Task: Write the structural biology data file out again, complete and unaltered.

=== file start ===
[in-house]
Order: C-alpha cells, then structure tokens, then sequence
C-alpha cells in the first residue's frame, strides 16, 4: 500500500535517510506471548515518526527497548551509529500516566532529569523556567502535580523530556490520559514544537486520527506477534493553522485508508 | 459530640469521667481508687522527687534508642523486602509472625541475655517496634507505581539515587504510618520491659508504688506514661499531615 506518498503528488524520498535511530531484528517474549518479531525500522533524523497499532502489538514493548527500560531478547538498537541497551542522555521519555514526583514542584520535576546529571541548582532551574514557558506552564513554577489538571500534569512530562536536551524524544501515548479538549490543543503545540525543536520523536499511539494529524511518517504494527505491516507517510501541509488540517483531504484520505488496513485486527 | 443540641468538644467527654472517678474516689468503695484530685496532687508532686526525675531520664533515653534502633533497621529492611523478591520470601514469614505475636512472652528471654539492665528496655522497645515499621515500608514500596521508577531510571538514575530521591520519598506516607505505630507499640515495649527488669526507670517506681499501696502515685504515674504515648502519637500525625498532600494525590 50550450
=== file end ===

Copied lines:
[in-house]
Order: C-alpha cells, then structure tokens, then sequence
C-alpha cells in the first residue's frame, strides 16, 4: 500500500535517510506471548515518526527497548551509529500516566532529569523556567502535580523530556490520559514544537486520527506477534493553522485508508 | 459530640469521667481508687522527687534508642523486602509472625541475655517496634507505581539515587504510618520491659508504688506514661499531615 506518498503528488524520498535511530531484528517474549518479531525500522533524523497499532502489538514493548527500560531478547538498537541497551542522555521519555514526583514542584520535576546529571541548582532551574514557558506552564513554577489538571500534569512530562536536551524524544501515548479538549490543543503545540525543536520523536499511539494529524511518517504494527505491516507517510501541509488540517483531504484520505488496513485486527 | 443540641468538644467527654472517678474516689468503695484530685496532687508532686526525675531520664533515653534502633533497621529492611523478591520470601514469614505475636512472652528471654539492665528496655522497645515499621515500608514500596521508577531510571538514575530521591520519598506516607505505630507499640515495649527488669526507670517506681499501696502515685504515674504515648502519637500525625498532600494525590 50550450